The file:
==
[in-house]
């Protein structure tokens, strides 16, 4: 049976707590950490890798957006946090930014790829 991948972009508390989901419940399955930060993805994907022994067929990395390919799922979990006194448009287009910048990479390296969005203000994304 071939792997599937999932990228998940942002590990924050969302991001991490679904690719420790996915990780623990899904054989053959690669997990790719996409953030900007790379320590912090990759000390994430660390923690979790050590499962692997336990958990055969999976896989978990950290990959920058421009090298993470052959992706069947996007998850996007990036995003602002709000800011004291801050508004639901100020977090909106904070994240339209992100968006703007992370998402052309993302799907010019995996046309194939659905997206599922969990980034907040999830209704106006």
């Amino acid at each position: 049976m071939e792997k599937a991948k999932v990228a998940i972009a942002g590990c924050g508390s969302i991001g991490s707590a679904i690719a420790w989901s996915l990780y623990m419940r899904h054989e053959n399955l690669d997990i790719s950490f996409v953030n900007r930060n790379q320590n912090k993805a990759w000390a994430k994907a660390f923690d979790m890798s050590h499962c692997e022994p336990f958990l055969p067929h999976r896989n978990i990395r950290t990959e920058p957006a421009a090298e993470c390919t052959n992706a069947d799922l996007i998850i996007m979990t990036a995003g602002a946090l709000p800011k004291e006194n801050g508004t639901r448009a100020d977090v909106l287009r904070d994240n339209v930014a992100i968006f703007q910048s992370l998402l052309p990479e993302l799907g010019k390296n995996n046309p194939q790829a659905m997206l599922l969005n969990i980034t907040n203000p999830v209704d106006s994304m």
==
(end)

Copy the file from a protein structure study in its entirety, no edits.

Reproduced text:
[in-house]
């Protein structure tokens, strides 16, 4: 049976707590950490890798957006946090930014790829 991948972009508390989901419940399955930060993805994907022994067929990395390919799922979990006194448009287009910048990479390296969005203000994304 071939792997599937999932990228998940942002590990924050969302991001991490679904690719420790996915990780623990899904054989053959690669997990790719996409953030900007790379320590912090990759000390994430660390923690979790050590499962692997336990958990055969999976896989978990950290990959920058421009090298993470052959992706069947996007998850996007990036995003602002709000800011004291801050508004639901100020977090909106904070994240339209992100968006703007992370998402052309993302799907010019995996046309194939659905997206599922969990980034907040999830209704106006």
């Amino acid at each position: 049976m071939e792997k599937a991948k999932v990228a998940i972009a942002g590990c924050g508390s969302i991001g991490s707590a679904i690719a420790w989901s996915l990780y623990m419940r899904h054989e053959n399955l690669d997990i790719s950490f996409v953030n900007r930060n790379q320590n912090k993805a990759w000390a994430k994907a660390f923690d979790m890798s050590h499962c692997e022994p336990f958990l055969p067929h999976r896989n978990i990395r950290t990959e920058p957006a421009a090298e993470c390919t052959n992706a069947d799922l996007i998850i996007m979990t990036a995003g602002a946090l709000p800011k004291e006194n801050g508004t639901r448009a100020d977090v909106l287009r904070d994240n339209v930014a992100i968006f703007q910048s992370l998402l052309p990479e993302l799907g010019k390296n995996n046309p194939q790829a659905m997206l599922l969005n969990i980034t907040n203000p999830v209704d106006s994304m």